Application Guidelines

Conditions of Award

Our training program is a full-time (one year) curriculum starting on August 1 and runs through July 31, which includes a ten-week Professional Development series with an emphasis on writing, presentation of the trainees work in seminar form, participation in Lung Day (mid-June), Translational Learning Group meetings, and a Distinguished Speakers Seminar series. We expect full participation of our trainees in all program activities.

In this program, awardees/recipients will have the opportunities and responsibilities to ensure that this support will go towards realizing these goals, in the form of joint publications with cross-disciplinary laboratories, with the grant number cited (T32 HL007013).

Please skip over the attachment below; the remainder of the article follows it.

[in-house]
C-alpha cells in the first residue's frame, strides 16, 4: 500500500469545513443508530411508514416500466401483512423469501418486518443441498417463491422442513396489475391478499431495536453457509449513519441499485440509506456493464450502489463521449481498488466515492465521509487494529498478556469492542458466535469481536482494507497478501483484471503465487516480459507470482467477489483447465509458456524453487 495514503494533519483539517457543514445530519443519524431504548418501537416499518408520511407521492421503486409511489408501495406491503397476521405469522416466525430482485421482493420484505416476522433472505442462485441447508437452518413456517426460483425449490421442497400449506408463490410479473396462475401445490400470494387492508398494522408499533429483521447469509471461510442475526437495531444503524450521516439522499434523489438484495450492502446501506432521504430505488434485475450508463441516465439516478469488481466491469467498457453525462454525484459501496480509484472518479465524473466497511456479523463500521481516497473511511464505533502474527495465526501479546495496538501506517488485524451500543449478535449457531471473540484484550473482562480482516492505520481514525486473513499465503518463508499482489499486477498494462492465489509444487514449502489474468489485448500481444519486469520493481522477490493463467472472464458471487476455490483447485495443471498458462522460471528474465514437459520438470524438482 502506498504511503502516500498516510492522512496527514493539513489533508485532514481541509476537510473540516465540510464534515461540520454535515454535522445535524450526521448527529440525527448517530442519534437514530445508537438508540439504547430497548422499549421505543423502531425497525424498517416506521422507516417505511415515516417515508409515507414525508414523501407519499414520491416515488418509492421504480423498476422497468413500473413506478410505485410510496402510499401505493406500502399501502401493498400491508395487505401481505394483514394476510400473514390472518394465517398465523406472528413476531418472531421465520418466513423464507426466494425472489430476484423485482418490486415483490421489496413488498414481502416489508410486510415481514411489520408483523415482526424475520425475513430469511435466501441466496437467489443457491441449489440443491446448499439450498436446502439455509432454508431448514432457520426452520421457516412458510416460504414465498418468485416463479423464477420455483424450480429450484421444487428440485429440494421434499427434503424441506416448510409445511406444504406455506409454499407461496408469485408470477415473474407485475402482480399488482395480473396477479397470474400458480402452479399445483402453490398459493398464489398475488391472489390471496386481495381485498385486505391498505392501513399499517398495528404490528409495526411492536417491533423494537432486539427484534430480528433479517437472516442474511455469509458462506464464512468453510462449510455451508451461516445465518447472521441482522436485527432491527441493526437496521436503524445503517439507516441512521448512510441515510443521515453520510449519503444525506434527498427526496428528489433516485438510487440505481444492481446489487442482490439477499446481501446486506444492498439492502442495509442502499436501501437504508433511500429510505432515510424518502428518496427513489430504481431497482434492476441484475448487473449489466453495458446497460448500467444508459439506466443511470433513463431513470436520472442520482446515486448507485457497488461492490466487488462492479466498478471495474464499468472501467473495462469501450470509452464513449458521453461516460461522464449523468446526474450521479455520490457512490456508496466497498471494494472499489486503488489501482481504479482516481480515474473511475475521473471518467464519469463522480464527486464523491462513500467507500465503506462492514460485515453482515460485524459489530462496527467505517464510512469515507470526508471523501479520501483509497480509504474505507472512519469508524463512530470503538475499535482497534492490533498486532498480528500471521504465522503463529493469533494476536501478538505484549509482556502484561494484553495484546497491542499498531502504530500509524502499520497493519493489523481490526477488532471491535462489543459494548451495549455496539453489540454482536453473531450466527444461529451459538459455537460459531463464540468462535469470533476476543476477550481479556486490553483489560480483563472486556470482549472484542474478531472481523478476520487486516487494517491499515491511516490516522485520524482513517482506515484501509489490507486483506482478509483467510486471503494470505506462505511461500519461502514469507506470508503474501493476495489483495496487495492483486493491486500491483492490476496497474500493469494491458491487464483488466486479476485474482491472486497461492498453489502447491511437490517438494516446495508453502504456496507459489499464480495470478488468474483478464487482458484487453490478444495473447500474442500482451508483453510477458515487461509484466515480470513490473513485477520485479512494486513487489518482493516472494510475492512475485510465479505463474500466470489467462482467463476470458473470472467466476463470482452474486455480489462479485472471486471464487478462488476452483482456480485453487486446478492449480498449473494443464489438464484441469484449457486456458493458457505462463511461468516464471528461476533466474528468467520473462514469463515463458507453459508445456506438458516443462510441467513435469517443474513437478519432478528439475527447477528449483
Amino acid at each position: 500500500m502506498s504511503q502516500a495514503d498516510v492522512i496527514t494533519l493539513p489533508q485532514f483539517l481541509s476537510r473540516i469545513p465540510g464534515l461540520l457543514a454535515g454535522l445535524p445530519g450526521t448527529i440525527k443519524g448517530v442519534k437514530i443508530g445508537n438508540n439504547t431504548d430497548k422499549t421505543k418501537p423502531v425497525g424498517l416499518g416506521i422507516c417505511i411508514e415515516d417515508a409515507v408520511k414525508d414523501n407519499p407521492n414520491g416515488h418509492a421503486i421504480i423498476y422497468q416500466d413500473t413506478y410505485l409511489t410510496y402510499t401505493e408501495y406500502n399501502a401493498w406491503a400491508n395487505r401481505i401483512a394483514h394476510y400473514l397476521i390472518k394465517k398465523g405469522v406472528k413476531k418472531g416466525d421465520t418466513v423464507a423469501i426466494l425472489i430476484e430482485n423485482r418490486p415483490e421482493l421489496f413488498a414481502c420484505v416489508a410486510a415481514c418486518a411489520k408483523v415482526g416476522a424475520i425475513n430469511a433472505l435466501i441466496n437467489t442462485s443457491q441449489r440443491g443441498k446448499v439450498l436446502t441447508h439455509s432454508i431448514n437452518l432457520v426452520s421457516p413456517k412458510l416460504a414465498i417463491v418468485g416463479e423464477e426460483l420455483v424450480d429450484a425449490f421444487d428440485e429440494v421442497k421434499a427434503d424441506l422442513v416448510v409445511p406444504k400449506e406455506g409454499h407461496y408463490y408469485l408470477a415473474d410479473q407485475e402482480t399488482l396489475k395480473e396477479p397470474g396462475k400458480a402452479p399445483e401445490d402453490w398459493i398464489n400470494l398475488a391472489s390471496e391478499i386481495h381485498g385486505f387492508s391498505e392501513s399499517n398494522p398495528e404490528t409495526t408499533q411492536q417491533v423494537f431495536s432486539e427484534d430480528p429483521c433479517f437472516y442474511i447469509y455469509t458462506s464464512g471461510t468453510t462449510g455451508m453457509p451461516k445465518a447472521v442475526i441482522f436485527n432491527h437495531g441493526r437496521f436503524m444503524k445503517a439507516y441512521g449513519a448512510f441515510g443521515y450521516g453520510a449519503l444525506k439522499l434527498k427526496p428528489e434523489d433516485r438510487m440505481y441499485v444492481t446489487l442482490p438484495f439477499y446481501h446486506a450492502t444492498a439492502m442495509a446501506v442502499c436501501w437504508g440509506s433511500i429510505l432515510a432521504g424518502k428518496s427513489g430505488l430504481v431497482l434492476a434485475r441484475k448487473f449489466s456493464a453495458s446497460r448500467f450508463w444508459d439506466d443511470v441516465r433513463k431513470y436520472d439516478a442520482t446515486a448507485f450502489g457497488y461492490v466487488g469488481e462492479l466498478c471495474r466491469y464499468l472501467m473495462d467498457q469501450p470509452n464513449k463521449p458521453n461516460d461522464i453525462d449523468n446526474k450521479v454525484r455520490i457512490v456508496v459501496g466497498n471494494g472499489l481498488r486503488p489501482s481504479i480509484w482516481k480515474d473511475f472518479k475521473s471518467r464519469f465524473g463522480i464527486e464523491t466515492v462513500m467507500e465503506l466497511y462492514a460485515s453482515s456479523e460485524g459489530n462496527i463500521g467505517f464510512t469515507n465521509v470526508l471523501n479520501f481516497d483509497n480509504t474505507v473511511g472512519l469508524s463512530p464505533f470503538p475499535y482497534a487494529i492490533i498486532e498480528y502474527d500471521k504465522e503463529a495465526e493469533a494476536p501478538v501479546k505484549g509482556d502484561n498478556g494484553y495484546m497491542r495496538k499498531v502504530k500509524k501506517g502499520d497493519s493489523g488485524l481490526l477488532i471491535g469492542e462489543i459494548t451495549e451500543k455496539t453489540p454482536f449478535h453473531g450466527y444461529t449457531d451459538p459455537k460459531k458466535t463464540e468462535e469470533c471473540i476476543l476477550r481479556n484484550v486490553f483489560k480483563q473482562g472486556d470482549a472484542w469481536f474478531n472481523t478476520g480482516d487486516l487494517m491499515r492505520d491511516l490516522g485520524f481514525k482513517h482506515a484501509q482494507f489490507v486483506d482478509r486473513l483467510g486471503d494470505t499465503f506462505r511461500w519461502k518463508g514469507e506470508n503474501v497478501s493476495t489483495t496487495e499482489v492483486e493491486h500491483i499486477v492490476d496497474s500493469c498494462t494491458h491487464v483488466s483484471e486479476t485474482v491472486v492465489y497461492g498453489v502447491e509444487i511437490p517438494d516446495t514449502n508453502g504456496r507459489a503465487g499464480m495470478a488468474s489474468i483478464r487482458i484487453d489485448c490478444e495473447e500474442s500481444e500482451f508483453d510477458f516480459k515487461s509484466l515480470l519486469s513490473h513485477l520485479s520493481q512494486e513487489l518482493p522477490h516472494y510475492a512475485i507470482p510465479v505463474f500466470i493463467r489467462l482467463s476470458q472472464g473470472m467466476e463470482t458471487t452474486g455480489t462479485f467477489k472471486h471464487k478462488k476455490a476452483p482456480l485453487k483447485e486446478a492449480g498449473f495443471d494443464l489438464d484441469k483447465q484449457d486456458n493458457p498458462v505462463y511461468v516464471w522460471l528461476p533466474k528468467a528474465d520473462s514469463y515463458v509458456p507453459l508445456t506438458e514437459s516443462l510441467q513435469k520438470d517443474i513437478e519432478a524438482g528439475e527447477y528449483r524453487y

There is a two-year limit in this NRSA T32 training program, but renewal is contingent upon the successful renewal of the parent T32 program grant award. 



Predoctoral Applicants: 2 positions available. Click here to apply (ID #7580250):  

  • Must be a citizen or permanent resident of the United States

  • Must be enrolled in at least 12 units at UC Davis.

  • Must commit to a 12 calendar month appointment

  • Must demonstrate strong commitment to pursue an independent academic career

  • Must provide strong interest in the area of lung-related research

  • Must provide evidence of previous research training.

  • Must have a faculty mentor(s) and mentor’s financial support.